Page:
Mayor Mike Duggan will outline a 10-step plan to improve Detroit neighborhoods and the police department’s new strategy to reduce gun crimes at tonight’s State of the City address.
Duggan is scheduled to deliver his 10th address inside the restored Michigan Central Station in Corktown, the future site of the Ford Motor Co. technology development campus. The speech is scheduled to start at 7 p.m. and will be streamed live on the city’s website, Facebook and YouTube pages.
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The mayor, now in his third term, ran his first campaign on the theme of every neighborhood in the city having a future. Tonight, he’s expected to return to that focus, with a broad plan to improve neighborhoods. The multi-step plan includes clearing thousands of overgrown alleys, ramping up efforts to address illegal dumping, replacing tens of thousands of sidewalk slabs and expanding beautification grants to community organizations, said Duggan’s spokesman John Roach.
Duggan, Roach said, will also provide a significant update on citywide blight removal efforts, including residential, commercial and industrial properties. Last year, the focal point of the mayor’s speech was the global following of Detroit’s “decay and ruin” and the progress on reinventing a dozen iconic commercial eyesores – including the former train station.
Duggan will discuss the importance of Ford’s $740 million investment in Michigan Central Station and the economic benefits it will bring to the greater Corktown area. The renovation of the historic building, which had been among the symbols of Detroit’s decline, is scheduled to wrap up later this year.
A major section of the speech will focus on how tax incentives and public subsidies support large development projects which have grown city revenues, Roach said. Detroit approved $104 million in tax abatements to subsidize the Ford project, which received $239 million in total tax breaks.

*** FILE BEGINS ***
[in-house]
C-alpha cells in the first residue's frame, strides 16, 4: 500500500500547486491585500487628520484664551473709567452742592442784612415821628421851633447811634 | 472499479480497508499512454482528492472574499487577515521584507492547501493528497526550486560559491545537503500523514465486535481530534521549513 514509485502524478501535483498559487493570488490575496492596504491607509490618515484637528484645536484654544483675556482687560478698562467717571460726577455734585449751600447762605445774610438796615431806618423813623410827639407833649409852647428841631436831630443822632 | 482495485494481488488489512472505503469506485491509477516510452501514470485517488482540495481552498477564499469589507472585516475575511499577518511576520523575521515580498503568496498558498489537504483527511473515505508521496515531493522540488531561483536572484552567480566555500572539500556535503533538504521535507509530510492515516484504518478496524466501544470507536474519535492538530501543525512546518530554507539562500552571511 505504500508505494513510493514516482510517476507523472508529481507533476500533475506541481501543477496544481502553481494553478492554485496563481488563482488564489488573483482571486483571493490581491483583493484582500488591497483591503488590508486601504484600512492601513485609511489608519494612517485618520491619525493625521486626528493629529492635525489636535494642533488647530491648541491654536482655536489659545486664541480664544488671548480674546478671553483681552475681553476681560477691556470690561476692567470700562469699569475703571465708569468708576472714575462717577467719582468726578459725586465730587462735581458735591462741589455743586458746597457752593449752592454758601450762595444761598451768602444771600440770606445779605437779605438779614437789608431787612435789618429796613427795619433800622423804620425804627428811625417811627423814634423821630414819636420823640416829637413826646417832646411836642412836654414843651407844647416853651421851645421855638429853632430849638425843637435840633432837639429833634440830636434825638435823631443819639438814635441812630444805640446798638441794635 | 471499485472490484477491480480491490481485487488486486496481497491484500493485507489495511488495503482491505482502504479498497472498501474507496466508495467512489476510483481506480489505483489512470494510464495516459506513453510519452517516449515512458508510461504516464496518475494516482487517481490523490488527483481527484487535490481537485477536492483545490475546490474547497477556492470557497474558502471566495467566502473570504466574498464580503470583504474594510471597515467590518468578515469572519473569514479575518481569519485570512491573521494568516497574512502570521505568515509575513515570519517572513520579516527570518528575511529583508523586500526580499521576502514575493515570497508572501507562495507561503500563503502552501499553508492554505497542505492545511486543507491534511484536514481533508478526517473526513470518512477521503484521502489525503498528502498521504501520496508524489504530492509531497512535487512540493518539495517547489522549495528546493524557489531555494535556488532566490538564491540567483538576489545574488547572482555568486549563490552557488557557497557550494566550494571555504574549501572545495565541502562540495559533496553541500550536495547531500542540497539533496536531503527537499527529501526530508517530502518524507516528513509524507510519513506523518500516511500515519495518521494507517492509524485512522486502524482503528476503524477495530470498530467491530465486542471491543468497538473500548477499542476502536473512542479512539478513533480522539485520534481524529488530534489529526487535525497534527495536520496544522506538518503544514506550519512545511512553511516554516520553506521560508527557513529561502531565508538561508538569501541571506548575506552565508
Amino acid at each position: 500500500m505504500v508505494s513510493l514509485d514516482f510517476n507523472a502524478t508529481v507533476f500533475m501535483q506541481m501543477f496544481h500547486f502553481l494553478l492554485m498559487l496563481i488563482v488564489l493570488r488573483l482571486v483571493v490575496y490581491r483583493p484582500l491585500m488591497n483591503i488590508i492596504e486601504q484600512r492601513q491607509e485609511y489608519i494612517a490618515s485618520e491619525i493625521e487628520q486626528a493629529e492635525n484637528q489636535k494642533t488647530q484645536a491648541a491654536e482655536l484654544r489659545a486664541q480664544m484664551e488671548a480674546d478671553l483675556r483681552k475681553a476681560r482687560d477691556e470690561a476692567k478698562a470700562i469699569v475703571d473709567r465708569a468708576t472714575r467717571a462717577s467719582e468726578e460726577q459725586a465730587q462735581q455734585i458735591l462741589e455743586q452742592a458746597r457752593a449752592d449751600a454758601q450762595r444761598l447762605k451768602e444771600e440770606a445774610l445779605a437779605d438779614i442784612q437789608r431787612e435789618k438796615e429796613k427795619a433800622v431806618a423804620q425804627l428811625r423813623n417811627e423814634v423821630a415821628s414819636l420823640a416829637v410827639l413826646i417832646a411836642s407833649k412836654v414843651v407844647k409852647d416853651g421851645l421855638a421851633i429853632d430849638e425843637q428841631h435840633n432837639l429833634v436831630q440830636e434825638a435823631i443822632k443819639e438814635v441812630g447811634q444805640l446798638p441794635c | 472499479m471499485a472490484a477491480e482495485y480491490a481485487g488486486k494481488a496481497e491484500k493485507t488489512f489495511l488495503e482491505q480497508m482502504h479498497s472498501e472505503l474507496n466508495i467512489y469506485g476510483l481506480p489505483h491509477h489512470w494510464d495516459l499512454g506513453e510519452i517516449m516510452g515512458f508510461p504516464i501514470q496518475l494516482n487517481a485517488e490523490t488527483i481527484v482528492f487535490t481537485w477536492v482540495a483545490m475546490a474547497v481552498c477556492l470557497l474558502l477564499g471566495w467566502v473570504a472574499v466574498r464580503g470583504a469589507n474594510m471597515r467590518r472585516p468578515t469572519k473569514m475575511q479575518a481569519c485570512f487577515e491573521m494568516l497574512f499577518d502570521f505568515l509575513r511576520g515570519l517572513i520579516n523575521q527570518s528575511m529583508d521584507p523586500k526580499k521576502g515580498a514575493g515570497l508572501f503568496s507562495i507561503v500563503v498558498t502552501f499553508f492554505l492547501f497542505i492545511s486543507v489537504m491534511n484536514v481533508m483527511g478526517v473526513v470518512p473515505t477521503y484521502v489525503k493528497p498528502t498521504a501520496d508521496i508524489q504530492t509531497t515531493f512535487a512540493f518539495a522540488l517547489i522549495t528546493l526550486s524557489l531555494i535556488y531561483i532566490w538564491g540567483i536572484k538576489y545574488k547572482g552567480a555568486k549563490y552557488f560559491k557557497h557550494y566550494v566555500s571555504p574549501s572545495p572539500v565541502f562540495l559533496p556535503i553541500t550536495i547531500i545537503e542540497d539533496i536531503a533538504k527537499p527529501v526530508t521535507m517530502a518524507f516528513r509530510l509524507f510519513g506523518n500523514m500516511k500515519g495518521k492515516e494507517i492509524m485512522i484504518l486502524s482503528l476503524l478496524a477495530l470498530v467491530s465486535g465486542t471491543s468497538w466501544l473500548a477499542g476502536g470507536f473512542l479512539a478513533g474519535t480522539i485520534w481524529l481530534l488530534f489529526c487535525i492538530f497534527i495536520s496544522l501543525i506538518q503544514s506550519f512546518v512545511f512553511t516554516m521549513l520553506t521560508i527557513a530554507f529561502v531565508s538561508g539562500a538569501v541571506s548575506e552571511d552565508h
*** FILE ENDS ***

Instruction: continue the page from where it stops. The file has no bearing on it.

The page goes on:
The City Council is considering another large package of tax breaks for a major downtown development project planned by the Ilitch family’s Olympia Development of Michigan and Stephen Ross’ Related Cos. The development team is seeking council approval of a $616 million Transformational Brownfield Plan and $133 million in other tax breaks. Disagreement over how essential tax incentives are to development will likely define the debate in weeks to come.
The mayor presented his 2023-24 budget proposal to the council on Friday, laying out $31 million in funding for blight remediation. Duggan also proposes spending $13.3 million to demolish privately-owned abandoned houses.
Duggan told the council last week that he plans to put a greater emphasis on demolishing roughly 5,000 privately-owned vacant homes. There are 7,000 vacant homes owned by the Detroit Land Bank Authority, of which, 4,000 will be demolished and 3,000 will be sold by the end of 2024, he said.
Affordable housing is also a continued priority for Duggan. He’s expected to discuss plans for redirecting millions of federal American Rescue Plan Act funds toward the creation of affordable housing. The city originally allocated $7 million of its $826 million ARPA allocation for affordable housing initiatives. Duggan’s budget plan includes $1.8 million for an affordable housing fund.
Another piece of the address will cover crime reduction initiatives to address gun violence. Duggan last week said that the police department is working on an $8 million violence intervention strategy and mental health response plan, which includes partnerships with community organizations.